We started to chalk on the pavement.

In those early days the children were tentative about asking permission.
‘May I draw a rainbow on the pavement, for the NHS.’
‘Yes, of course. And you can draw something just for yourself as well.’

Another new thing had begun.


The following was written by Mudchute Playworker, Penny Wilson

In the early days of lockdown the spring was such a joy.

Do you remember the chicory flower coloured skies and snow falls of pink cherry blossom. Do you remember the eerie quiet and the stillness? I don’t think I had ever heard silence before.

For the first time ever I appreciated the true value of a garden and the liminal nature of our street. In other countries I have wondered about the elders who sit at a regular spot in the village, just sit and watch and nod hello and watch and sit. It’s like watching the river. Always changing.

Never dull.

I found myself becoming an amateur sitter. And as I sat, I thought, well, if this is the End Of Days, I am going to live and love every second I have left. I am going to cram my time full of Moments.

It struck me how I was learning a lot from the early stages of Coronavirus. You have germs. I have germs. Some of them may be very nasty. By keeping away from each other We are looking after each other. It feels like an obvious thing to say now it has become a sort of new second nature. But it felt, in those days like a new community of strangers, interdependent and mutually trusting each other with each other’s lives.

This is the sort of thing we sitters think.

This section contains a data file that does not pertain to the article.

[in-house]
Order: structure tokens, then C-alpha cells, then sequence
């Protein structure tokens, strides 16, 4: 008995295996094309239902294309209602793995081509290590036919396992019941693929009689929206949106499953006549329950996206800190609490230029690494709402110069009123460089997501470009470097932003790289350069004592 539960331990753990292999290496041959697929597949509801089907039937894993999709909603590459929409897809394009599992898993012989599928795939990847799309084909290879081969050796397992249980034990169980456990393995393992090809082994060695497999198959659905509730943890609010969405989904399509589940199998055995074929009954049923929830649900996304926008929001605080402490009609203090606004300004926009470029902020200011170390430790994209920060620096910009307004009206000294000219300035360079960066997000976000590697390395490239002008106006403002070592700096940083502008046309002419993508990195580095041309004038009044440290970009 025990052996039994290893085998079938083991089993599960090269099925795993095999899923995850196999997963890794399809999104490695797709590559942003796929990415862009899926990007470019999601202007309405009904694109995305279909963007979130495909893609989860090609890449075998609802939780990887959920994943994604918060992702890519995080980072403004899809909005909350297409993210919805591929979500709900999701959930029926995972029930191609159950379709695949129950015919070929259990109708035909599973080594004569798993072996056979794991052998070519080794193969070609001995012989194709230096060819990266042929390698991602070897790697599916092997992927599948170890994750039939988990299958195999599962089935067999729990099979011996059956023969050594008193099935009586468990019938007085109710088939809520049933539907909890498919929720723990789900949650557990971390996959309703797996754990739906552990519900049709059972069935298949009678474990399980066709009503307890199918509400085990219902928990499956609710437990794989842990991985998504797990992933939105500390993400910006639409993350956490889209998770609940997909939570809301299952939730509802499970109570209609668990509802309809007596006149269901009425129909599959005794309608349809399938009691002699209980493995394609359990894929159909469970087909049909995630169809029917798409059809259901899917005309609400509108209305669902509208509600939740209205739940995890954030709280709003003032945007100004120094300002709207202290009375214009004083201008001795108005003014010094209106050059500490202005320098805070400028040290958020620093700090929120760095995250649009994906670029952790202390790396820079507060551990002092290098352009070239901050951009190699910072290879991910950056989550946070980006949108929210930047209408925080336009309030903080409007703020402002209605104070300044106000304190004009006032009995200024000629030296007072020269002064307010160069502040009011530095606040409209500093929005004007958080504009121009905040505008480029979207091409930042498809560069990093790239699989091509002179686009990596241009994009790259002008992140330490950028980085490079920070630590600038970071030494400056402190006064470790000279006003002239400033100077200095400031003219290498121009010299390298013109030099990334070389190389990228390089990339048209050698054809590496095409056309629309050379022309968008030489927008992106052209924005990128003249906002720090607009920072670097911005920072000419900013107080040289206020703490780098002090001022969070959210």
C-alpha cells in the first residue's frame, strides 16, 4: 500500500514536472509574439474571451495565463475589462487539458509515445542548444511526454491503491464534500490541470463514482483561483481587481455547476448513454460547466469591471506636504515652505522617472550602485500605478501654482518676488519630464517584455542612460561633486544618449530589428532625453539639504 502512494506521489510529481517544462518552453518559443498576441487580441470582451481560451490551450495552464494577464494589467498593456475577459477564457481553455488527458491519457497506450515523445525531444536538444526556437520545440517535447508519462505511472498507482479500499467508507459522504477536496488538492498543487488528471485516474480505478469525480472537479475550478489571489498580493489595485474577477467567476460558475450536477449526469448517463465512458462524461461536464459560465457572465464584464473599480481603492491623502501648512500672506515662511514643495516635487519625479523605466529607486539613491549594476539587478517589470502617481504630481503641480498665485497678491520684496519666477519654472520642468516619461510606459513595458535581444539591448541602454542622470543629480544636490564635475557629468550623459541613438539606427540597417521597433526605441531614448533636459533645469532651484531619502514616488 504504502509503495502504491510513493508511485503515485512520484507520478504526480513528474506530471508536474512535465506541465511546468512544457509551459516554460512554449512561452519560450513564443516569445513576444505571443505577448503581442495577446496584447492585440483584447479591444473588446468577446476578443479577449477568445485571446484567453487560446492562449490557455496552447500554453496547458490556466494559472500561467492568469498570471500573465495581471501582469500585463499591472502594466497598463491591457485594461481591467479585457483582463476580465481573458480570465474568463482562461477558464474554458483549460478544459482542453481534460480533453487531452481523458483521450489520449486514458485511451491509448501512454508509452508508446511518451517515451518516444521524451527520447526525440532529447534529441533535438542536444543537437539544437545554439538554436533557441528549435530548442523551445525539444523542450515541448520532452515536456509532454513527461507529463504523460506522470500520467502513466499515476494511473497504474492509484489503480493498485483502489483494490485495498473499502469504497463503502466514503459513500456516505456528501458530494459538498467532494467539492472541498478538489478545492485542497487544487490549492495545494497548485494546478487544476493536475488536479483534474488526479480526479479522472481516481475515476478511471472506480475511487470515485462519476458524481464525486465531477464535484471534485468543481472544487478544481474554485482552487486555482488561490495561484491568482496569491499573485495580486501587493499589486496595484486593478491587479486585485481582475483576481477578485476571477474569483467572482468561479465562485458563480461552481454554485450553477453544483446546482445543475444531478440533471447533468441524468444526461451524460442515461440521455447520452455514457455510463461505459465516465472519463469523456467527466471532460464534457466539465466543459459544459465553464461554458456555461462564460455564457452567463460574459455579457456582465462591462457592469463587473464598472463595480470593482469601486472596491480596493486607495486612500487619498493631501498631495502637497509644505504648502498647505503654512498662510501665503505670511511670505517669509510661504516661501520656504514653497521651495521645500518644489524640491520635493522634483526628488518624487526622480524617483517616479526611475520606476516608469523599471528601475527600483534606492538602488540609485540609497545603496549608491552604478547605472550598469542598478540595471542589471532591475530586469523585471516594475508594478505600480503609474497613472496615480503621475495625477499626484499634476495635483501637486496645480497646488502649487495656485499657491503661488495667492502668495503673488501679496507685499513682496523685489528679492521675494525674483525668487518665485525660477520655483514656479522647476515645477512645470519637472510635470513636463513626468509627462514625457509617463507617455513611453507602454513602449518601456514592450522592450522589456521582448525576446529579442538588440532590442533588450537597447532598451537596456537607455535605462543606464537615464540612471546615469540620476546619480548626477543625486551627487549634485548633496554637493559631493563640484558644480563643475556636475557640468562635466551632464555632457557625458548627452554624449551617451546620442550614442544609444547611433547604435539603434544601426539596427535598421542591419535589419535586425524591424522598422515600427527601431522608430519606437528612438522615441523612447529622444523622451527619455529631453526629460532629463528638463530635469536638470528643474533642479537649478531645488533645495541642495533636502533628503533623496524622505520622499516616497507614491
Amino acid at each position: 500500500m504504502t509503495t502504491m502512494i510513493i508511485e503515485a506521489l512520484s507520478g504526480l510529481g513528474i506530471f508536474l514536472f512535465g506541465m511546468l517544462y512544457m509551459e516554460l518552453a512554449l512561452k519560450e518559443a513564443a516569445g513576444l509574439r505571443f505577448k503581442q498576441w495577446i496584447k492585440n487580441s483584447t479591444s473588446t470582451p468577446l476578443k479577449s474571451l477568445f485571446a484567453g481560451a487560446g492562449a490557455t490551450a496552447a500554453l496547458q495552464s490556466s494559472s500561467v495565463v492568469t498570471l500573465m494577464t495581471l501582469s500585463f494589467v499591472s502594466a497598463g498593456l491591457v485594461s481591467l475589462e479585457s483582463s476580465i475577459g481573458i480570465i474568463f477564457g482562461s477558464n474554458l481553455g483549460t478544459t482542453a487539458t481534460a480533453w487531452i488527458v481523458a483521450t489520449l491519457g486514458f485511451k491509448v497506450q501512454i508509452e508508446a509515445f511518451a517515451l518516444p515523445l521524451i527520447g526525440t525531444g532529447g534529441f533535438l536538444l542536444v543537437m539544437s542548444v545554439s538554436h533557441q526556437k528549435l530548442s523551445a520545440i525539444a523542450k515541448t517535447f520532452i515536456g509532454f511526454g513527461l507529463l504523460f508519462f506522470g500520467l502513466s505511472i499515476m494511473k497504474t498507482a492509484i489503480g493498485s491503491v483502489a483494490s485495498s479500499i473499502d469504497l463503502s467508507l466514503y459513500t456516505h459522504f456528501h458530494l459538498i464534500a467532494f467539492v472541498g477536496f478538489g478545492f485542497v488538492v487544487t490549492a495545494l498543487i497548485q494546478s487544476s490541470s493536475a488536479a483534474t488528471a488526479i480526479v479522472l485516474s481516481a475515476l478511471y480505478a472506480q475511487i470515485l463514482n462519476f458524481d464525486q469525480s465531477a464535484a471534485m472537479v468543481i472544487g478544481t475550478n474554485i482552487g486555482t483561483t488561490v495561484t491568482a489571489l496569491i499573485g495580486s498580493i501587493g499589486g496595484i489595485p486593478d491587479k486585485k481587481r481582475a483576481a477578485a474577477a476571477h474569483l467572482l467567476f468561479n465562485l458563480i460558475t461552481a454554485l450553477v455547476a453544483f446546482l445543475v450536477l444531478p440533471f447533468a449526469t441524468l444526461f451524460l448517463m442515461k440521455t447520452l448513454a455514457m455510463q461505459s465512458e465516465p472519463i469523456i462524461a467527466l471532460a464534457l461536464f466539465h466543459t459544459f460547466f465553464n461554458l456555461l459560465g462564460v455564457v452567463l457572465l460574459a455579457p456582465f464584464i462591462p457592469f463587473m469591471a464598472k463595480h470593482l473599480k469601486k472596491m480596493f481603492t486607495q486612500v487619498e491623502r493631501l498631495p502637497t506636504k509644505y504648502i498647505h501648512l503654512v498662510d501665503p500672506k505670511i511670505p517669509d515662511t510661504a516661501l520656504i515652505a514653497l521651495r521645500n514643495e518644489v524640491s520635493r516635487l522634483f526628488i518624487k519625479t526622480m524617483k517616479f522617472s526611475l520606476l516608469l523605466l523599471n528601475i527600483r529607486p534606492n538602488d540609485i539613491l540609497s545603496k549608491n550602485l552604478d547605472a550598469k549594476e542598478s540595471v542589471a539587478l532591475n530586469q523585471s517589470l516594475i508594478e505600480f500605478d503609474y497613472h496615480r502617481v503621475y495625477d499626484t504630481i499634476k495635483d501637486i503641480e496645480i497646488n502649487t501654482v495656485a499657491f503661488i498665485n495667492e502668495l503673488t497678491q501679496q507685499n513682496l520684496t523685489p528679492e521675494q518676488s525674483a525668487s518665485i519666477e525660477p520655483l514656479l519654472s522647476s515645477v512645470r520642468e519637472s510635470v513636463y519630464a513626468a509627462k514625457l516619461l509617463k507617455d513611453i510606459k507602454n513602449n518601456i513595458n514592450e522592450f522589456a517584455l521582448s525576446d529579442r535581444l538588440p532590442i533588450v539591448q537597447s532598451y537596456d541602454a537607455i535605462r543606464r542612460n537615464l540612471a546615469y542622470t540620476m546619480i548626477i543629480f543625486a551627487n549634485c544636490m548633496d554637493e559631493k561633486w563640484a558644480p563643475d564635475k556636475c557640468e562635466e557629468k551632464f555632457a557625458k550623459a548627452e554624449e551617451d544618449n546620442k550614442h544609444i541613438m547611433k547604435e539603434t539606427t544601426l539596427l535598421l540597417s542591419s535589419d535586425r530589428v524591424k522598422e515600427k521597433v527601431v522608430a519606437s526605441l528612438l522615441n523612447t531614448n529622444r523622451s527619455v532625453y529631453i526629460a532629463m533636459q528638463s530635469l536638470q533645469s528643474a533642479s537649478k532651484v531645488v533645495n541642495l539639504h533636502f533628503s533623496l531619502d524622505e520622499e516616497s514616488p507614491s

We developed a protocol for our Elevensies sitting outside our street door. A cup of coffee. Three cushions or chairs for time spent together as a socially isolated group, the dance of distances with our neighbours, standing aside with a nod and a smile to make room…

So there we were on our doorstep, sitting and knitting and trying to find new words to capture the colour of the California poppies outside the neighbours house, when from high window. We heard our names echoed between the boys. ‘It’s home schooling.’ ‘Our first day’ ‘maths then literacy’. A harassed looking mum peeped out of the window and pleaded for them to do five more minutes school time, then they could have a break and a window chat with us.

They grumbled and stomped back into the improvised school room. Mum went back in to try and get some of her own work done.

And sure as anything, five minutes later their heads popped out again shouting for our attention.

‘ Penny. Penny. We’ve been writing poems. Can we read you our poems Penny? Mine’s quite long Penny, but I’ll read it to you anyway.’
So I stood like some sort of Romeo gazing up at the high window and one of the boys read me his poem.

I can’t remember the exact words, but they had strength and charm. They were about two birds. One of them flying freely and singing and exploring the skies and trees of the woodland. The other in a cage, trapped and bored and frightened.

It was the I realised that I could hear the birds singing in the absolute quiet of Tower Hamlets, and the only thing that was missing Iain the stillness of our street was the sound of children playing.

storyofourstreet2

We could have that happen very easily.